Horrie’s parents believed in God but they weren’t regular churchgoers. It was a student at his primary school in Melbourne who gave Horrie the idea of joining the local Boys’ Brigade, which was run by the Baptist Church in his street. Horrie joined in the late 1970s when he was eight and he enjoyed it.
He was a quiet, introverted kid. His dad was often away at work. He was also being bullied a lot at primary school but had an unsympathetic teacher, who unluckily for Horrie, taught him for three years in a row.
Deacon James Purdy was the leader of the local chapter of the Boys’ Brigade. He took young Horrie under his wing and became a bit of a father figure. In fact they became very close.
Deacon Purdy sexually abused Horrie regularly from the age of eight to the age of 17. The stress migraines he suffered from the bullying at school were intensified by the stress of the sexual abuse. Sometimes he came home from school with migraines so bad he’d throw up then sleep for 16 or 18 hours.
Purdy was ‘always in the vicinity’. He moved across the road from Horrie’s family. He could pop over for dinner if he wanted and of course he saw Horrie every Tuesday for Boys’ Brigade meetings.
The impact on Horrie at the time was ‘very isolating. It’s almost like you’re carrying this dirty little secret around with you constantly … Any little reference to being gay and you’d think, “Oh shit, do they know?”’ He became ‘so paranoid within himself’ that he shut down completely.
His mum knew something was wrong and he was referred to a psychologist when he was nine.
As Horrie got older, the Deacon ‘felt he could take liberties’. The sexual abuse, which happened at Boys’ Brigades events as well as at other people’s homes, became more intense and aggressive.
Deacon Purdy had an active role in Boys’ Brigades across Victoria and Horrie knew that other boys, including his best mate, were being abused as well.
Motivated by his mother falling seriously ill and by the fact that boys in the brigade were taking their own lives, Horrie walked into the local police station when he was 14 and told a policeman what was going on.
‘Get out of my cop shop or I’m going to stick my size 13 boot in your arse’, was the policeman’s response. ‘Men from the Church don't touch little boys’, Horrie was told.
Horrie left school in Year 8, sick of being told who he was and sick of ‘being stood over’. He also had to run the house because his mother was so ill.
When he was 16, he was charged with sexual offences against women. He was granted bail before his trial and, with every good intention, his parents sent him to spend two weeks with James Purdy.
‘Two weeks with him … You can imagine what happened during that two weeks.’ Ironically however, Horrie’s subsequent conviction was the perfect escape from Purdy’s abuse. Purdy backed away from all contact with him, because ‘he didn’t want anything to do with the law’.
After Horrie’s first offence, he was placed under a community based order and given counselling. They picked up on the abuse but assumed his father was the perpetrator. Horrie ‘clammed up’ quickly. He didn’t want his father going to jail for something he hadn’t done. Nor did he want his hot-tempered father killing Purdy and being charged.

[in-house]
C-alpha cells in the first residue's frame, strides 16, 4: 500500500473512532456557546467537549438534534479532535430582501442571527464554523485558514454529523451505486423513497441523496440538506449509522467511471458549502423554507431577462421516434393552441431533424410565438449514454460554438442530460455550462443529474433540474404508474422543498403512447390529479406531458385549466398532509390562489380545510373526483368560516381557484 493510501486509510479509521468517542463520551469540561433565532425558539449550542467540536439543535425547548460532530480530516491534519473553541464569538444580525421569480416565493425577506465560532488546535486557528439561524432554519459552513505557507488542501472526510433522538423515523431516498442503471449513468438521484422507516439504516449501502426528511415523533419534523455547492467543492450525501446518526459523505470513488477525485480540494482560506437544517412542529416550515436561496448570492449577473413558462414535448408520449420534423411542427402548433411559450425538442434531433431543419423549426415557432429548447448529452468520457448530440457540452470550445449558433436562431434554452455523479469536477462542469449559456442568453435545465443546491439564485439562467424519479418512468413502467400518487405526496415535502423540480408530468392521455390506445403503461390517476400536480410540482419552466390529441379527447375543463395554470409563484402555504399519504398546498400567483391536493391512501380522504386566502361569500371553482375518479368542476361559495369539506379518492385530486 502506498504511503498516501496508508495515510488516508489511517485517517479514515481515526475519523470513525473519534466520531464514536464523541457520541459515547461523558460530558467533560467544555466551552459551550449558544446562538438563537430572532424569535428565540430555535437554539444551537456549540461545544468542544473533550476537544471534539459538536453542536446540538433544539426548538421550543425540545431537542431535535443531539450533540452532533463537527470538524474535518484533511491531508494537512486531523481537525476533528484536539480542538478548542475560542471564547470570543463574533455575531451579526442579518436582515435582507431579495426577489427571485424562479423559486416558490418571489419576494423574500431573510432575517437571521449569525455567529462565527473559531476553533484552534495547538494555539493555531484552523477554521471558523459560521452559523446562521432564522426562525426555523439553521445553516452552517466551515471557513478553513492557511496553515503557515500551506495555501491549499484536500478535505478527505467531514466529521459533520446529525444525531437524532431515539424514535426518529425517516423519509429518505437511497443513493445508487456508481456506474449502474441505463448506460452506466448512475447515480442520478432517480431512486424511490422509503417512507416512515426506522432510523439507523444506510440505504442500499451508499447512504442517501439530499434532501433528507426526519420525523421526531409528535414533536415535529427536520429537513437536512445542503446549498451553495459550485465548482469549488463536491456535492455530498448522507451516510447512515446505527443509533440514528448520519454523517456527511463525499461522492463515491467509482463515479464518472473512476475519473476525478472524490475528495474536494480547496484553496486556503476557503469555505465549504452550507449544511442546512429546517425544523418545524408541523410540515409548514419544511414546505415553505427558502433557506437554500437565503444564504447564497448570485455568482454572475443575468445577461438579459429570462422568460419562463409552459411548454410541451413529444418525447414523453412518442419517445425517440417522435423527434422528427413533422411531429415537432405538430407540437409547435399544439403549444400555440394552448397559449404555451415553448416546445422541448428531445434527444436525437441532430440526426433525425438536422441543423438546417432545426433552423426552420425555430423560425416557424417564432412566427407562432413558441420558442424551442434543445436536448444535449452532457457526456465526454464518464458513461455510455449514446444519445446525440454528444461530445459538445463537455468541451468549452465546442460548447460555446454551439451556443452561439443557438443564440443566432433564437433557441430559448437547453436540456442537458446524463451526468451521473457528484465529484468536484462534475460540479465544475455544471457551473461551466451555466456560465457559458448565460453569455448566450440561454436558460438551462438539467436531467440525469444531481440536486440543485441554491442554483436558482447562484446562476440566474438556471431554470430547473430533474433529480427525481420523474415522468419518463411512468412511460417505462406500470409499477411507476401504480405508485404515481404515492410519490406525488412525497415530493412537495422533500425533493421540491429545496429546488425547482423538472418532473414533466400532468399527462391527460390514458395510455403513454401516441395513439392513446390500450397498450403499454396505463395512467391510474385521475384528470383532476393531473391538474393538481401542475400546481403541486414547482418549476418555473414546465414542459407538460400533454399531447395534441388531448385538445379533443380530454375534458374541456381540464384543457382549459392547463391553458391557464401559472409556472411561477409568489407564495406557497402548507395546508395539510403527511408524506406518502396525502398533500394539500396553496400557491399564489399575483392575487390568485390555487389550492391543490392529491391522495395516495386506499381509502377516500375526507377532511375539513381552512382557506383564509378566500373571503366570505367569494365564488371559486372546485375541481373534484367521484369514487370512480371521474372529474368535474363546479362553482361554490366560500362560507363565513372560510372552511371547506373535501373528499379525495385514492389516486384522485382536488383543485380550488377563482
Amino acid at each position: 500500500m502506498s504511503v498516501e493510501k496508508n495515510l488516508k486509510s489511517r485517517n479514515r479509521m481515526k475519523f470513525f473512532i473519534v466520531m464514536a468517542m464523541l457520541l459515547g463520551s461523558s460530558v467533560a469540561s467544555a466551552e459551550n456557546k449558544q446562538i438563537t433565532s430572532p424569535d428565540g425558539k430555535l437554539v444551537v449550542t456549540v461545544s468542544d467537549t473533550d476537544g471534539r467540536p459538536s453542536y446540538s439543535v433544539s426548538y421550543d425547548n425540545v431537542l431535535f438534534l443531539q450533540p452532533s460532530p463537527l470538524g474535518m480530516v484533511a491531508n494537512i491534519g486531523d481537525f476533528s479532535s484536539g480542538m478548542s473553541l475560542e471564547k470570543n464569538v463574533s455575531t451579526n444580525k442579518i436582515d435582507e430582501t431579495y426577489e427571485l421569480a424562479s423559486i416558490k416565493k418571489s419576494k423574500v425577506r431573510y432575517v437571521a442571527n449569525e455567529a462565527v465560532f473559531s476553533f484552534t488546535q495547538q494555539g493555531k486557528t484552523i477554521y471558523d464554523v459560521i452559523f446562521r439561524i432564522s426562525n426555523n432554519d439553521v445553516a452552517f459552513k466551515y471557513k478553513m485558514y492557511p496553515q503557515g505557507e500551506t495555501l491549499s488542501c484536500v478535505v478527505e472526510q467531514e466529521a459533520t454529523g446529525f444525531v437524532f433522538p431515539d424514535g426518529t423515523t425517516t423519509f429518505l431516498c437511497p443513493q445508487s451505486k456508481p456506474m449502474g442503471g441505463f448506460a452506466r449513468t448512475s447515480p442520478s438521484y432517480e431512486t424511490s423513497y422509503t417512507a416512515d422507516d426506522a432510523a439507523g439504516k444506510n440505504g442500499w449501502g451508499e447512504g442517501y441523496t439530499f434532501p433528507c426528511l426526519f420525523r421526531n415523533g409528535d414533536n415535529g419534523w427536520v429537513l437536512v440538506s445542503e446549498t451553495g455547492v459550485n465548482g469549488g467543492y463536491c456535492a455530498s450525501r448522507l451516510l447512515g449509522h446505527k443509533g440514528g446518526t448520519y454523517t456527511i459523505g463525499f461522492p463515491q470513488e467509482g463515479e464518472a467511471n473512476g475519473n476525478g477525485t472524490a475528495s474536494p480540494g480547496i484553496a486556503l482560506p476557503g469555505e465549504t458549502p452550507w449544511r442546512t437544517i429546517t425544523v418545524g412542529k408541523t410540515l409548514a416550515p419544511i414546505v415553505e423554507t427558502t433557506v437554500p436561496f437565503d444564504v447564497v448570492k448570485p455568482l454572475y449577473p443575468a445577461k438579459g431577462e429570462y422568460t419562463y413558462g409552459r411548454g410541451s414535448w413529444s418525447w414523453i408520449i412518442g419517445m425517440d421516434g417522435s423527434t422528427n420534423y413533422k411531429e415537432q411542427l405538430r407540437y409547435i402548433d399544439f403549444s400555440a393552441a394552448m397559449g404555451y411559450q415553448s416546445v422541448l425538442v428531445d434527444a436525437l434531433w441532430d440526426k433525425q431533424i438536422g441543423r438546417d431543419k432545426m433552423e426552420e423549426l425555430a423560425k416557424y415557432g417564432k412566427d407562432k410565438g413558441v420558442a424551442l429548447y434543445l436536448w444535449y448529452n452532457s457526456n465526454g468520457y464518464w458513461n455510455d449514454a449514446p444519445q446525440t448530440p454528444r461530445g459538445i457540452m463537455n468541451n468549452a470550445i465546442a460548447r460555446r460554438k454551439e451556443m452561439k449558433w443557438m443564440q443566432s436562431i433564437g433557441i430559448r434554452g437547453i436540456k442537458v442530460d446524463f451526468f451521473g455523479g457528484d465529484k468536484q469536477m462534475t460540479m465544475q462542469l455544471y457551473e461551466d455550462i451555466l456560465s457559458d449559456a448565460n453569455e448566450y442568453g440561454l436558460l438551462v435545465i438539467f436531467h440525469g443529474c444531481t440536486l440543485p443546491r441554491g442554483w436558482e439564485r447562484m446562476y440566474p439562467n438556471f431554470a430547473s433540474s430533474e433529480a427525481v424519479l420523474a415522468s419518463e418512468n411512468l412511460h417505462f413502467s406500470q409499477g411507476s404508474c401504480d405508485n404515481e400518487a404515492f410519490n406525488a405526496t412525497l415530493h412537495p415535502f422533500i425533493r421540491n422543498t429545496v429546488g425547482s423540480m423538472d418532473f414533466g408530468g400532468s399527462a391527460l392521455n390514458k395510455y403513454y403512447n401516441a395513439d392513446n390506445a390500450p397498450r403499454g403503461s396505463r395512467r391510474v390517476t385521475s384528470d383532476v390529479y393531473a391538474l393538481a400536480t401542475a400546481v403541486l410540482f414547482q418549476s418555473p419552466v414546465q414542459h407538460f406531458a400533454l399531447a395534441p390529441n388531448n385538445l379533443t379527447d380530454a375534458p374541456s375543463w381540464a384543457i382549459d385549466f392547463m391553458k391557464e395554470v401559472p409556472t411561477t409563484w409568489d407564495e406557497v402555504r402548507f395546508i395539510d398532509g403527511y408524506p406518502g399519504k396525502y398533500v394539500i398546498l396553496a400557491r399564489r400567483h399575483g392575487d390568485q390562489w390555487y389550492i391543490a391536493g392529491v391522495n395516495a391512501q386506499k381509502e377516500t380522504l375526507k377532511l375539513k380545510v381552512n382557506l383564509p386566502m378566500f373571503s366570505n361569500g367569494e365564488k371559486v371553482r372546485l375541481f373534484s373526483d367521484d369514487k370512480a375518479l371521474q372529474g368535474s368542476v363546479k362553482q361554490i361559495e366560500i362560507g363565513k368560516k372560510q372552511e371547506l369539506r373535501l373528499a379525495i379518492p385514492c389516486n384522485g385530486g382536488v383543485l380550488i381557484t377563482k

He got himself a successful trade but as the years passed he grew more and more angry. He listed his loss of compassion, self-worth, dignity, humanity and respect for authority as impacts of the sexual abuse by James Purdy. He has spent most of his adult life in jail, mostly for sexual offences.
Horrie first disclosed when he was 24, while he was undergoing a sex offenders’ program in prison. He was told the abuse ‘was completely irrelevant as to why I offended’. He’s walked into police stations ‘numerous times’ in his life to report the abuse but was only seen as an offender, not a victim.
Finally, in the early 2000s, Horrie reported the sexual abuse to a policeman who was curious about his constant re-offending. Horrie took a chance and told him. The policeman helped him prepare a statement, then took it from there. Finally he was being listened to. Horrie started to feel less angry.
James Purdy was eventually imprisoned. He was killed in jail. Horrie ‘almost felt guilty’ for his death but at the same time was angry Purdy hadn’t done his jail time.
He believes he’s ‘mellowed a lot’ in the last few years.
‘I’ve held a grudge for so long against people who had nothing to do with what happened to me … coppers, psychs because they won’t listen, lawyers because they think they know better.’
He knows the women he offended against weren’t responsible for his abuse either. ‘I have absolutely destroyed their lives … Part of the reason why I did what I did, was because I wanted somebody else to feel, and to know, what I’d been through.’
Horrie has now completed two sex offenders’ programs in prison. He believes that psychologists usually tell him what to think and feel, rather than listen. ‘And so it becomes very difficult to open up and express how you actually feel … and then actually deal with those issues.’
Horrie believes his life is essentially over. He told his story to the Commission because he believes ‘there are kids out there that deserve a life’.